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Posted 17 May 2013Forgive the rambling intro, but I need to provide some context...
One of my ongoing projects involves crafting indigenous musical instruments from regions with critically endangered species.
Among the list of instruments I need to make is a Kultrun Drum (from Chile- home of the Juan Fernandez Fur Seal).
These are flattened, broad drums... with a drum head that's usually attached with thongs (although it can be riveted in some cases).
Anyhow, here's the drum body that I made...
I always planned to attach the drum head with thongs... but I was concerned about the visual impact to the surface. Aside from the circularity of the carved designs, you've got a strong crackle pattern that I hate to de-emphasize.
Here's the piece with the drum head attached...
The thongs couldn't be spaced with 100% evenness (I didn't want to overlap the designs). The net effect- the integrity of the surface is compromised, and the drumhead buckles between the more widely spaces thongs. Overall, it just looks... sloppy.
So- I'm thinking of drilling holes in the rim and attaching a new drumhead using rivets. I've never drilled ceramic before. What do people think are my odds of doing this without destroying the piece?
Note- I have had good success with riveting drumheads to Raku drums... but always with the holes augered in before I bisqued the piece...
Posted 15 May 2013Sorry if this has been hashed out before- I did a quick search on the forum and nothing obvious came up.
I'm trying to beef up my online presence. I have a website that I'm relatively happy with, but I've recently started integrating a Facebook page.
Facebook has a couple promotion options- you can promote specific posts (like listings of work for sale) or you can fund a campaign that boosts the number of 'likes' overall for your page.
I put a little extra change into one of the promotion engines. It's certainly brought a lot of strangers to my page, and boosted overall activity... but I can't say that it's lead to any sales yet. (It's been less than a week though)
Does anyone use either of these tools... and has it paid off for you?
Posted 15 May 2013One of the things that I enjoy most in my work is surface decoration- particularly carved, simplified marine and wildlife forms. I'm been thinking of experimenting with slip trailing, though... and wanted a little advice before I head down the rabbit hole). A little context...
In Raku, I use the carved images to create a mosaic feel (multiple glazes, wax resist in the carvings.
I've tried for some time to adapt this style to high fire. The use of a high-iron wash allows for a 'wood grain' effect that I enjoy...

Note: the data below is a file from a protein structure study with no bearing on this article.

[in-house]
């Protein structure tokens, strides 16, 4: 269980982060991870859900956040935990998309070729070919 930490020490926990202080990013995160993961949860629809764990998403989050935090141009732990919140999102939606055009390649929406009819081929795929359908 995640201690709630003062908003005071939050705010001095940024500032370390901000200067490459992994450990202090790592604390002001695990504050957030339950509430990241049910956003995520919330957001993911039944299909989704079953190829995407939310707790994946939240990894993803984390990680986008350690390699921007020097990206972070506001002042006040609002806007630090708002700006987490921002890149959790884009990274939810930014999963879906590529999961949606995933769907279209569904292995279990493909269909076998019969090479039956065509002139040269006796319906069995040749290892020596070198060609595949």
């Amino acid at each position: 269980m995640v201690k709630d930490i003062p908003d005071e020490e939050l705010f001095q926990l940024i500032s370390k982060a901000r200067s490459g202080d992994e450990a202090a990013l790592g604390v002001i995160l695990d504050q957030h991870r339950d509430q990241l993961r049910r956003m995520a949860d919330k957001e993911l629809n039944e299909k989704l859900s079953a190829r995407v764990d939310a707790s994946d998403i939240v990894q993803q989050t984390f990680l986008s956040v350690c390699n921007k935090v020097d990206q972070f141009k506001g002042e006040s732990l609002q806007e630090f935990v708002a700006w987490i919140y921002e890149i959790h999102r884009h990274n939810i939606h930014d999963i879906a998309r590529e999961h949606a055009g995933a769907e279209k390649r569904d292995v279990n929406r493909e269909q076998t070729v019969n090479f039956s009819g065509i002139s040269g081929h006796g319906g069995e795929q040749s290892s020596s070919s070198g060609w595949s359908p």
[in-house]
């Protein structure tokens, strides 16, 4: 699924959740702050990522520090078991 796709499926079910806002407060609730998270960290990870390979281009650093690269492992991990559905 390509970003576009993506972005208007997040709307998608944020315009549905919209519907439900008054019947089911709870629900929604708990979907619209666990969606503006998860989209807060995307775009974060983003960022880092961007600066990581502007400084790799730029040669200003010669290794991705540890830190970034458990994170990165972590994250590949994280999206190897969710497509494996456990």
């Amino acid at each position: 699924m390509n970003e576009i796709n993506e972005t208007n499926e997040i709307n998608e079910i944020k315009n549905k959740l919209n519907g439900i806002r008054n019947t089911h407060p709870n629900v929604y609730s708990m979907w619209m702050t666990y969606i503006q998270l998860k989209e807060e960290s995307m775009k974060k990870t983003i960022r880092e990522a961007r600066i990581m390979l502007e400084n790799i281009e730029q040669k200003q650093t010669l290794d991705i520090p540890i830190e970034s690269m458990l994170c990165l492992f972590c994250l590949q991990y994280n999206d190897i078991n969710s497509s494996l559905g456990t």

However, the use of any covering glaze tends to mute the design (see below).
I've tried using black wax resist in the carvings, varying the specific gravity of my glazes... but even a glaze like the one below that tends to 'break' well still fills the carved lines too much.
So- I was thinking of experimenting with slip trailing- in the hope that a raised design might shed a mobile glaze better, and highlight the designs more effectively. Before I start experimenting, however, I was wondering if it was even possible to make this work on vertical forms (like the mugs pictured above)? If so, any advice? How dry would the greenware need to be... and what would need to be the specific gravity (approximate) of the slip? Is this even a route worth exploring (especially in light of how complex some of my designs are)? I don't want the lines to lose their flow or look overly heavy...
Posted 1 May 2013I've been using a glaze called 'Egyptian blue' that I pulled off the web. Here's the chemistry.
Soda Ash 30.5
Lithium Carbonate 8.5
Black Copper Oxide (added) 2.5
There have been a couple instances where this glaze yielded a lovely mix of vibrant blue-greens, with every shade of red and orange on the sides. Here's an example.
More often, though, I get either an algal green, or a brick red (or copper). For an example of the former, see below.
I'd like to get the first result more consistently. Yes- I know Raku is a chaotic process...
My theory is that the first result stemmed from several factors...
1) Less maturity at the tail end of the firing process (and thus a 'sandstone-like' texture)
2) Thick glaze application
3) Fast transfer of the piece to the reduction chamber
4) Intense but brief reduction, with the piece pulled early and rapidly cooled
These were the conditions for the firing for the piece at the head of the page. However, when I tried to duplicate these conditions recently, here's what I got...
Not bad... but not exactly what I'm going for.
Any suggestions appreciated!
Posted 6 Nov 2012On a whim today, I decided to throw a whole mess of vessels to use as glaze testers. (Yes- there are more efficient ways to make glaze test pieces!).
I don't know that I'd ever tried to trim anything with that particular size/shape (more or less like a tall shot glass). Proper nightmare! Between the lack of mass and the high center of gravity, the slightest 'grab' of my tool to the clay and the vessel would want to go flying.
Out of 50 vessels, I lost twelve, and two went flying clear across the room. The dog stuck its head in and nearly got brained.
Thing is- I can't think of a better way to do this. Some kind of chuck? Any suggestions?
- Member Title:
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- Age Unknown
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- Moscow, Idaho
- Raku, surface carving, fountains, lanterns and other large functional sculpture, intersection of art and conservation